Who could have known that a quote from George Washington, hanging on a father's office wall in the small New Jersey town of Teaneck during the Depression-wracked 1930s, would have such a lasting impact on millions of American businesses, workers and investors two centuries later?
"Do not suffer your good nature ... to say yes when you ought to say no," Washington is reported to have said. "Remember that it is a public not private cause that is to be injured or benefited by your choice."
The office belonged to Paul A. Volcker Sr., whose son and namesake not only absorbed those words but lived by them over a career in public service that spanned over 60 years.
The centerpiece of those years was a two-term stint as head of the Federal Reserve, during which Paul Volcker Jr. said no to his private cause and yes to almost single-handedly reversing the inflationary psychology that gripped the nation for 15 years beginning in the late 1960s.
Volcker's death last Sunday at age 92 recalls an era that, in many respects, is the antithesis of the current economic, political and ethical environment. His war on inflation took real interest rates to levels that today would be considered unthinkable, and a certain recipe for presidential retaliation as well.
Under his leadership from 1979 to 1987, the Fed switched from controlling interest rates to controlling the supply of money, and then letting financial markets set its price.
That price was high.
In December 1980, with inflation rising at over 1% per month, short-term rates reached 20%. A few months later, rates on 30-year mortgages hit 18.6%. For the average homeowner, that meant monthly mortgage payments of $2,725 in today's money.
Assuming he was true to form, smoke from his trademark cigar would have been seen wafting about his bespectacled face as Volcker told his Congressional interrogators that, like it or not, the Fed's brute force policy toward vanquishing inflation would not be cut short.
"It would strike me as the cruelest blow of all to the millions who have felt the pain of recession directly to suggest, in effect, it was all in vain," Volcker said in July 1982, with the economy still mired in the worst economic downturn since the 1930s.
The pre-Volcker Fed had surrendered its credibility to the private cause of President Richard Nixon, who was intent on propping up an economy laboring under the effects of sky-high energy prices. Restraining inflation was further complicated by the breakup of the post-war Bretton Woods agreement on exchange rates, which effectively devalued the U.S. dollar and made imports - most notably of oil - more expensive.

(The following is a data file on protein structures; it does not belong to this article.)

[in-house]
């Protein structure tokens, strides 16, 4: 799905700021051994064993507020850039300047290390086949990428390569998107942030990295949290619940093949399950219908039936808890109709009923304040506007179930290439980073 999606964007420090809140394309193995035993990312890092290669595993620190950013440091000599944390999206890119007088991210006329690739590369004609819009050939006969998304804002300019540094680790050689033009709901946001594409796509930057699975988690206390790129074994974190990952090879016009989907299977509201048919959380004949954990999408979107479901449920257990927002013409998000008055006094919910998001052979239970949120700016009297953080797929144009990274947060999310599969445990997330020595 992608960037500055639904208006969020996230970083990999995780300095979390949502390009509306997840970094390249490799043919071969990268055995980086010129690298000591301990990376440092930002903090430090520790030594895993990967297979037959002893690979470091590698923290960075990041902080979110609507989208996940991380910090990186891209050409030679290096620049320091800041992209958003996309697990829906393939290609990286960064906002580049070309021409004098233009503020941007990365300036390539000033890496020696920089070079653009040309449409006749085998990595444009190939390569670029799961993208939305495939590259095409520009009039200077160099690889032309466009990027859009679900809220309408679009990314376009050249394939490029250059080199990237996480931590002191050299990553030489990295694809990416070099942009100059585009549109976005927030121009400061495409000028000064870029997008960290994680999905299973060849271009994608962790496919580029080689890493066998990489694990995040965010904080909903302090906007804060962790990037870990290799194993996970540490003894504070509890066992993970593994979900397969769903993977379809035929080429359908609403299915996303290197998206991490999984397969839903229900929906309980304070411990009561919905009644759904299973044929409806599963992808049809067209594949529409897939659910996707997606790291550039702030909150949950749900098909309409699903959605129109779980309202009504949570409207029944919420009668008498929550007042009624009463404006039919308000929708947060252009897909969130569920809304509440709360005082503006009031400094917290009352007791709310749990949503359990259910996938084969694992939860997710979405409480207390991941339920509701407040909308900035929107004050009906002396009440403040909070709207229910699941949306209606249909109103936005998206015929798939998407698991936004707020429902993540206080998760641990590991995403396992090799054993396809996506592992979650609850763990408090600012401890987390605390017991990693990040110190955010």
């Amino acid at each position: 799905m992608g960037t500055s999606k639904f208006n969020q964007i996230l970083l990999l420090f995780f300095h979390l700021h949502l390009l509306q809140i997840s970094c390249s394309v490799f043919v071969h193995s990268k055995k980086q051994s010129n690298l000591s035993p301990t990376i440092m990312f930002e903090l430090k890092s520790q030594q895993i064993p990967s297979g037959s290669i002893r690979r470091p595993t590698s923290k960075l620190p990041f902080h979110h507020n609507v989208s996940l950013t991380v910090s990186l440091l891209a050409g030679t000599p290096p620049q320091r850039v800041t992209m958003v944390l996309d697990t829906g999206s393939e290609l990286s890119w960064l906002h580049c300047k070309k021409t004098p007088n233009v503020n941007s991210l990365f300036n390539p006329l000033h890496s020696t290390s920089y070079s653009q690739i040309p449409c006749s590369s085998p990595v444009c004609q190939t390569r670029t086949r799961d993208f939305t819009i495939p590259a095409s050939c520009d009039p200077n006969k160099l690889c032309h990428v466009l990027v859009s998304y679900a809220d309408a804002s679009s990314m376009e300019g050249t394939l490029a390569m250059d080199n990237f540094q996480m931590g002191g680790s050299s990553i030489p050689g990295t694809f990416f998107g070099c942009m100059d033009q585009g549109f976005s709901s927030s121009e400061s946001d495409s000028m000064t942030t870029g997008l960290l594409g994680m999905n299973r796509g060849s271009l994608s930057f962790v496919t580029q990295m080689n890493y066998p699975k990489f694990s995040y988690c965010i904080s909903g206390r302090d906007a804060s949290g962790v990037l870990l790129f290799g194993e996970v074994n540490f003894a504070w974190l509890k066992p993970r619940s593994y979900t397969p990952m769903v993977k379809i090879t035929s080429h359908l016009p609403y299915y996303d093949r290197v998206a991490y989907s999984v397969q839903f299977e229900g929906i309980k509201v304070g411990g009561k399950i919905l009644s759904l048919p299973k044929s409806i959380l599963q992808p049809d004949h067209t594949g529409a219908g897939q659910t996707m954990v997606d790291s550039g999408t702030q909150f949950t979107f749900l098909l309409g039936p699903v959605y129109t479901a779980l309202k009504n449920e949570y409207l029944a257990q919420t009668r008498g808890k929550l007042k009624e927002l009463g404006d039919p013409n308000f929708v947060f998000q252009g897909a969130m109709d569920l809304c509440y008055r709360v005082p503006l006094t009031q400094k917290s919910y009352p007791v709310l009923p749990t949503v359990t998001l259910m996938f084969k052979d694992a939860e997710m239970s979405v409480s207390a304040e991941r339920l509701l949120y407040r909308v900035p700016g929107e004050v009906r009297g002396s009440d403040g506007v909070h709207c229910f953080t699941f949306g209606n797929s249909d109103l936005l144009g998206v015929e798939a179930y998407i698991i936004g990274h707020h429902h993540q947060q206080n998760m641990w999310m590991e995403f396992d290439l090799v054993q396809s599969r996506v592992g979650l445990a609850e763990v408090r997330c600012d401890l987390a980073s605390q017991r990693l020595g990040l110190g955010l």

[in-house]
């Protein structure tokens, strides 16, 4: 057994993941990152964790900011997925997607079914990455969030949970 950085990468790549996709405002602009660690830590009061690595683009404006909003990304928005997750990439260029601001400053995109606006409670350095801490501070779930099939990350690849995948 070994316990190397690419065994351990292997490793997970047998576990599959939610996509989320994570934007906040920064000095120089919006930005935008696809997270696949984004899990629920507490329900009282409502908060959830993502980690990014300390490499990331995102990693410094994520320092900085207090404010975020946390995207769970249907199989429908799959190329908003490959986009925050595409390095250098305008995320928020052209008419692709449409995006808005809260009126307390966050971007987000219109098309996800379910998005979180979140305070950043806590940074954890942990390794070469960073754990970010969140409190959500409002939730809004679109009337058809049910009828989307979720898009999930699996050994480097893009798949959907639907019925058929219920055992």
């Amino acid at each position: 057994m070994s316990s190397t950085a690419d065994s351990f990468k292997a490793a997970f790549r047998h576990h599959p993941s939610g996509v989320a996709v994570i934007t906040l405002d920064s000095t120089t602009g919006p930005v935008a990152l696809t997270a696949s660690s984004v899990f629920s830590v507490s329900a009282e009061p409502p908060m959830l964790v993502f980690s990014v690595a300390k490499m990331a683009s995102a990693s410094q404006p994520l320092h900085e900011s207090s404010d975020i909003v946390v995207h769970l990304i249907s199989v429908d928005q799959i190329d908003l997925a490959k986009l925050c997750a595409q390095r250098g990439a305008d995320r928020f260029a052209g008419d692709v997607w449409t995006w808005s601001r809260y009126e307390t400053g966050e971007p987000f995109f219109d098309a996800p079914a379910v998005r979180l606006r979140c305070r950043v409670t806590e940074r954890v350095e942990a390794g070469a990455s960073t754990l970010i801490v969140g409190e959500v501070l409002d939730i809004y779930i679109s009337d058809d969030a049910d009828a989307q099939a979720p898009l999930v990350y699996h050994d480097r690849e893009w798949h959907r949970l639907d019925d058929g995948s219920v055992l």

In 1979, as President Jimmy Carter pondered a shakeup of his economic team, Volcker was invited to the Oval Office to interview for the top job at the Fed. His 6-foot-7-inch frame slouching on a couch and ubiquitous cigar in hand, Volcker bluntly informed Carter that he would be tougher on inflation than "that fellow," who just happened to be seated nearby.
Against the advice of his advisers - and against his private cause - Carter went ahead with Volcker's nomination.
The "Great Moderation" that Volcker helped engineer triggered a golden age for investors, with stocks and bonds each posting double-digit annual returns over the next quarter-century.
Notably, however, Volcker did not count his lonely war on inflation as the defining feature of his life or career. Rather, he wanted his legacy to be a dedication to public service.
Knowing the end was near, Volcker in September wrote an afterword to the forthcoming paperback version of his autobiography, "Keeping At It: The Quest for Sound Money and Good Government." In an excerpt published by the Financial Times, Volcker called President Donald Trump's attempt to bully the Fed "a matter of grave concern, given that the central bank is one of our key government institutions, carefully designed to be free of purely partisan attacks."
And finally, ominously, there is this: "Nihilistic forces are dismantling policies to protect our air, water, and climate," Volcker warned. "And they seek to discredit the pillars of our democracy: voting rights and fair elections, the rule of law, the free press, the separation of powers, the belief in science, and the concept of truth itself."
He was not blowing smoke.
Tom Saler is an author and freelance journalist in Madison. He can be reached at tomsaler.com.